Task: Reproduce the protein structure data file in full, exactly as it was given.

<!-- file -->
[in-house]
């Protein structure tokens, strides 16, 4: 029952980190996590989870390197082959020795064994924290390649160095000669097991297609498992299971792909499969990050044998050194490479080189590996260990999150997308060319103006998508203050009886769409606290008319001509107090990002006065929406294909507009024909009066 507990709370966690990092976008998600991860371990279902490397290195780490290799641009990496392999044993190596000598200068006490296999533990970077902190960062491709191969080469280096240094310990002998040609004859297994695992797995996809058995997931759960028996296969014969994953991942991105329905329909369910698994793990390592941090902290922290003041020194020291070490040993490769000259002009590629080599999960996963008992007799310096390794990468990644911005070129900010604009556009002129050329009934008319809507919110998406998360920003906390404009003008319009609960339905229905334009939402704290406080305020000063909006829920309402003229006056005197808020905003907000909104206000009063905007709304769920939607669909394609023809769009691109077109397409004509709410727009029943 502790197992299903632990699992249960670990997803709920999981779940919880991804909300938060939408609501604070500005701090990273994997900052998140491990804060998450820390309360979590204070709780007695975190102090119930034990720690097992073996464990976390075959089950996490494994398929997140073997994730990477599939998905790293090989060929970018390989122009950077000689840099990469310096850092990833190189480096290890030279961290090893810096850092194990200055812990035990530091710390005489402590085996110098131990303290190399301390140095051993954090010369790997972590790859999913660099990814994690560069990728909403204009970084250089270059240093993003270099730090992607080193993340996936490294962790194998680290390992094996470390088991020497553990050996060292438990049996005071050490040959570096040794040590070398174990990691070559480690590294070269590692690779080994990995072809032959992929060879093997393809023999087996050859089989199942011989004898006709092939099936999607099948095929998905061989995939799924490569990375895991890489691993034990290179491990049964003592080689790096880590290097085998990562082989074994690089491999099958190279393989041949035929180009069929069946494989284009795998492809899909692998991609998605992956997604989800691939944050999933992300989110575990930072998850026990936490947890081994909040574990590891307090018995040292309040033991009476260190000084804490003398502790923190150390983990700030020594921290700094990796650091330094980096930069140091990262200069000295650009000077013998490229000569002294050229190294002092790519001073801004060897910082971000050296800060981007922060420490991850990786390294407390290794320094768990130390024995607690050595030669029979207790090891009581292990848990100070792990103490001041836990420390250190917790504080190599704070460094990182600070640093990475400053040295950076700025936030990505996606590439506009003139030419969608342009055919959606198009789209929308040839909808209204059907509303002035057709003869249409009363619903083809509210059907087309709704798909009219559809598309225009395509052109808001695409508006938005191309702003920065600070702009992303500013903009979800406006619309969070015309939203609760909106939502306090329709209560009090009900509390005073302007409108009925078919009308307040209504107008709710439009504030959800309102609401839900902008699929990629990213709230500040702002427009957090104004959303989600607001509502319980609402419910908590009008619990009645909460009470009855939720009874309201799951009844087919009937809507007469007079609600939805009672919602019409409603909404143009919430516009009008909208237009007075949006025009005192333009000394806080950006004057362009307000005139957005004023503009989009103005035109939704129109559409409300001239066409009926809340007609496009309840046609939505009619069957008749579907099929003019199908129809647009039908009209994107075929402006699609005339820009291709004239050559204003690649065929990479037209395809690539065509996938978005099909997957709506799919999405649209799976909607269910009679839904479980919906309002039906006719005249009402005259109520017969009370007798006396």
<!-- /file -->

[in-house]
């Protein structure tokens, strides 16, 4: 029952980190996590989870390197082959020795064994924290390649160095000669097991297609498992299971792909499969990050044998050194490479080189590996260990999150997308060319103006998508203050009886769409606290008319001509107090990002006065929406294909507009024909009066 507990709370966690990092976008998600991860371990279902490397290195780490290799641009990496392999044993190596000598200068006490296999533990970077902190960062491709191969080469280096240094310990002998040609004859297994695992797995996809058995997931759960028996296969014969994953991942991105329905329909369910698994793990390592941090902290922290003041020194020291070490040993490769000259002009590629080599999960996963008992007799310096390794990468990644911005070129900010604009556009002129050329009934008319809507919110998406998360920003906390404009003008319009609960339905229905334009939402704290406080305020000063909006829920309402003229006056005197808020905003907000909104206000009063905007709304769920939607669909394609023809769009691109077109397409004509709410727009029943 502790197992299903632990699992249960670990997803709920999981779940919880991804909300938060939408609501604070500005701090990273994997900052998140491990804060998450820390309360979590204070709780007695975190102090119930034990720690097992073996464990976390075959089950996490494994398929997140073997994730990477599939998905790293090989060929970018390989122009950077000689840099990469310096850092990833190189480096290890030279961290090893810096850092194990200055812990035990530091710390005489402590085996110098131990303290190399301390140095051993954090010369790997972590790859999913660099990814994690560069990728909403204009970084250089270059240093993003270099730090992607080193993340996936490294962790194998680290390992094996470390088991020497553990050996060292438990049996005071050490040959570096040794040590070398174990990691070559480690590294070269590692690779080994990995072809032959992929060879093997393809023999087996050859089989199942011989004898006709092939099936999607099948095929998905061989995939799924490569990375895991890489691993034990290179491990049964003592080689790096880590290097085998990562082989074994690089491999099958190279393989041949035929180009069929069946494989284009795998492809899909692998991609998605992956997604989800691939944050999933992300989110575990930072998850026990936490947890081994909040574990590891307090018995040292309040033991009476260190000084804490003398502790923190150390983990700030020594921290700094990796650091330094980096930069140091990262200069000295650009000077013998490229000569002294050229190294002092790519001073801004060897910082971000050296800060981007922060420490991850990786390294407390290794320094768990130390024995607690050595030669029979207790090891009581292990848990100070792990103490001041836990420390250190917790504080190599704070460094990182600070640093990475400053040295950076700025936030990505996606590439506009003139030419969608342009055919959606198009789209929308040839909808209204059907509303002035057709003869249409009363619903083809509210059907087309709704798909009219559809598309225009395509052109808001695409508006938005191309702003920065600070702009992303500013903009979800406006619309969070015309939203609760909106939502306090329709209560009090009900509390005073302007409108009925078919009308307040209504107008709710439009504030959800309102609401839900902008699929990629990213709230500040702002427009957090104004959303989600607001509502319980609402419910908590009008619990009645909460009470009855939720009874309201799951009844087919009937809507007469007079609600939805009672919602019409409603909404143009919430516009009008909208237009007075949006025009005192333009000394806080950006004057362009307000005139957005004023503009989009103005035109939704129109559409409300001239066409009926809340007609496009309840046609939505009619069957008749579907099929003019199908129809647009039908009209994107075929402006699609005339820009291709004239050559204003690649065929990479037209395809690539065509996938978005099909997957709506799919999405649209799976909607269910009679839904479980919906309002039906006719005249009402005259109520017969009370007798006396």